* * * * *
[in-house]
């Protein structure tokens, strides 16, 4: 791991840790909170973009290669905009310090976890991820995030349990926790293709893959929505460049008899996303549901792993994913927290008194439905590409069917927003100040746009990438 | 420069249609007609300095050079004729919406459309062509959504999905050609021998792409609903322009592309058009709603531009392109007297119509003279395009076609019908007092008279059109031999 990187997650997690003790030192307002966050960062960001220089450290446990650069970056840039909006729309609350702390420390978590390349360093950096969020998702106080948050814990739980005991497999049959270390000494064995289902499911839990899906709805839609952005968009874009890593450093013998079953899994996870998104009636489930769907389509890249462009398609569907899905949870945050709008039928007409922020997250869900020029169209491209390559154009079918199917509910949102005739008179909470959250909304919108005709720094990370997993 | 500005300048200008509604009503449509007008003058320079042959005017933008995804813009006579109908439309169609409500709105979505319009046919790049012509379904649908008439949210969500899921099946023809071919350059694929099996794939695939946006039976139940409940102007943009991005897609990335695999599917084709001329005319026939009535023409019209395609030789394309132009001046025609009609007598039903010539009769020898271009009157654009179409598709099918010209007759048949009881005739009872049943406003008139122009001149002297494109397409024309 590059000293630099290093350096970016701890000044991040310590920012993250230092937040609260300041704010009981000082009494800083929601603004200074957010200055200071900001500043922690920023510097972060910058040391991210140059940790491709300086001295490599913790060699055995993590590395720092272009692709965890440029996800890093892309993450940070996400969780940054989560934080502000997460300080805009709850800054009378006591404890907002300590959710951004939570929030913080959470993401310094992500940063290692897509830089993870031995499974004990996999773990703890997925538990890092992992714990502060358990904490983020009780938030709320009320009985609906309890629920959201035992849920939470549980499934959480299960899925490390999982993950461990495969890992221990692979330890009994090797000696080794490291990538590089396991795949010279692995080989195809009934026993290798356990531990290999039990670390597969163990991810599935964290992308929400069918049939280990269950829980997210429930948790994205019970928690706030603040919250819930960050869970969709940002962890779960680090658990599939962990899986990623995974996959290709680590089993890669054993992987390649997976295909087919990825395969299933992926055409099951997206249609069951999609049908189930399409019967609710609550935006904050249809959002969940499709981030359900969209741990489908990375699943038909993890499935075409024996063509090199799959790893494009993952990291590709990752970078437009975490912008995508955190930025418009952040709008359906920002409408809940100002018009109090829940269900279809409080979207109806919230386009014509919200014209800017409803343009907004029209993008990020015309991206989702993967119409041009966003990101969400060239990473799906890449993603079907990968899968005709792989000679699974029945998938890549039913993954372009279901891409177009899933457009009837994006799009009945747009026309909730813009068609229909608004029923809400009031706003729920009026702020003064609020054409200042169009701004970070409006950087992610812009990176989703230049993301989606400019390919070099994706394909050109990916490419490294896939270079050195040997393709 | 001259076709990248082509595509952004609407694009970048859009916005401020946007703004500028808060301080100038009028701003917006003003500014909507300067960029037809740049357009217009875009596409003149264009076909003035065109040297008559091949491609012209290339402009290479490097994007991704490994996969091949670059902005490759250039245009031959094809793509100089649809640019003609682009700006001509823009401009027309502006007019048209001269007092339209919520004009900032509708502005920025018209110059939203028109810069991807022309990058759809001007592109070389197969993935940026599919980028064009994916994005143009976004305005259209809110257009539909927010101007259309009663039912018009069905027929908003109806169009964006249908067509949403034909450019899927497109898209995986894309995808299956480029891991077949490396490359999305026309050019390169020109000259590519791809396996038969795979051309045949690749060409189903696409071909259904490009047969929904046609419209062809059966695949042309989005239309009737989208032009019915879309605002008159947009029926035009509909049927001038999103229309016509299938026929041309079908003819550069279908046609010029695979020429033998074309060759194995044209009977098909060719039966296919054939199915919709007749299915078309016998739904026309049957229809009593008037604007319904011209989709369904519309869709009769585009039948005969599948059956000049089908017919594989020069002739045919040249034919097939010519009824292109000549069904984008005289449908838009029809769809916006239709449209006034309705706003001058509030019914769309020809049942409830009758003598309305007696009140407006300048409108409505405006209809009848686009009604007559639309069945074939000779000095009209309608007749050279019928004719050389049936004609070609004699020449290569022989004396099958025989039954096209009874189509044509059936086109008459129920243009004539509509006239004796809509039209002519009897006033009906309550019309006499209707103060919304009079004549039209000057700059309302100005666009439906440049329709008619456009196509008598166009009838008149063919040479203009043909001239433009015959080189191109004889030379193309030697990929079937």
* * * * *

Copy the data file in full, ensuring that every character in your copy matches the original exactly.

[in-house]
């Protein structure tokens, strides 16, 4: 791991840790909170973009290669905009310090976890991820995030349990926790293709893959929505460049008899996303549901792993994913927290008194439905590409069917927003100040746009990438 | 420069249609007609300095050079004729919406459309062509959504999905050609021998792409609903322009592309058009709603531009392109007297119509003279395009076609019908007092008279059109031999 990187997650997690003790030192307002966050960062960001220089450290446990650069970056840039909006729309609350702390420390978590390349360093950096969020998702106080948050814990739980005991497999049959270390000494064995289902499911839990899906709805839609952005968009874009890593450093013998079953899994996870998104009636489930769907389509890249462009398609569907899905949870945050709008039928007409922020997250869900020029169209491209390559154009079918199917509910949102005739008179909470959250909304919108005709720094990370997993 | 500005300048200008509604009503449509007008003058320079042959005017933008995804813009006579109908439309169609409500709105979505319009046919790049012509379904649908008439949210969500899921099946023809071919350059694929099996794939695939946006039976139940409940102007943009991005897609990335695999599917084709001329005319026939009535023409019209395609030789394309132009001046025609009609007598039903010539009769020898271009009157654009179409598709099918010209007759048949009881005739009872049943406003008139122009001149002297494109397409024309 590059000293630099290093350096970016701890000044991040310590920012993250230092937040609260300041704010009981000082009494800083929601603004200074957010200055200071900001500043922690920023510097972060910058040391991210140059940790491709300086001295490599913790060699055995993590590395720092272009692709965890440029996800890093892309993450940070996400969780940054989560934080502000997460300080805009709850800054009378006591404890907002300590959710951004939570929030913080959470993401310094992500940063290692897509830089993870031995499974004990996999773990703890997925538990890092992992714990502060358990904490983020009780938030709320009320009985609906309890629920959201035992849920939470549980499934959480299960899925490390999982993950461990495969890992221990692979330890009994090797000696080794490291990538590089396991795949010279692995080989195809009934026993290798356990531990290999039990670390597969163990991810599935964290992308929400069918049939280990269950829980997210429930948790994205019970928690706030603040919250819930960050869970969709940002962890779960680090658990599939962990899986990623995974996959290709680590089993890669054993992987390649997976295909087919990825395969299933992926055409099951997206249609069951999609049908189930399409019967609710609550935006904050249809959002969940499709981030359900969209741990489908990375699943038909993890499935075409024996063509090199799959790893494009993952990291590709990752970078437009975490912008995508955190930025418009952040709008359906920002409408809940100002018009109090829940269900279809409080979207109806919230386009014509919200014209800017409803343009907004029209993008990020015309991206989702993967119409041009966003990101969400060239990473799906890449993603079907990968899968005709792989000679699974029945998938890549039913993954372009279901891409177009899933457009009837994006799009009945747009026309909730813009068609229909608004029923809400009031706003729920009026702020003064609020054409200042169009701004970070409006950087992610812009990176989703230049993301989606400019390919070099994706394909050109990916490419490294896939270079050195040997393709 | 001259076709990248082509595509952004609407694009970048859009916005401020946007703004500028808060301080100038009028701003917006003003500014909507300067960029037809740049357009217009875009596409003149264009076909003035065109040297008559091949491609012209290339402009290479490097994007991704490994996969091949670059902005490759250039245009031959094809793509100089649809640019003609682009700006001509823009401009027309502006007019048209001269007092339209919520004009900032509708502005920025018209110059939203028109810069991807022309990058759809001007592109070389197969993935940026599919980028064009994916994005143009976004305005259209809110257009539909927010101007259309009663039912018009069905027929908003109806169009964006249908067509949403034909450019899927497109898209995986894309995808299956480029891991077949490396490359999305026309050019390169020109000259590519791809396996038969795979051309045949690749060409189903696409071909259904490009047969929904046609419209062809059966695949042309989005239309009737989208032009019915879309605002008159947009029926035009509909049927001038999103229309016509299938026929041309079908003819550069279908046609010029695979020429033998074309060759194995044209009977098909060719039966296919054939199915919709007749299915078309016998739904026309049957229809009593008037604007319904011209989709369904519309869709009769585009039948005969599948059956000049089908017919594989020069002739045919040249034919097939010519009824292109000549069904984008005289449908838009029809769809916006239709449209006034309705706003001058509030019914769309020809049942409830009758003598309305007696009140407006300048409108409505405006209809009848686009009604007559639309069945074939000779000095009209309608007749050279019928004719050389049936004609070609004699020449290569022989004396099958025989039954096209009874189509044509059936086109008459129920243009004539509509006239004796809509039209002519009897006033009906309550019309006499209707103060919304009079004549039209000057700059309302100005666009439906440049329709008619456009196509008598166009009838008149063919040479203009043909001239433009015959080189191109004889030379193309030697990929079937």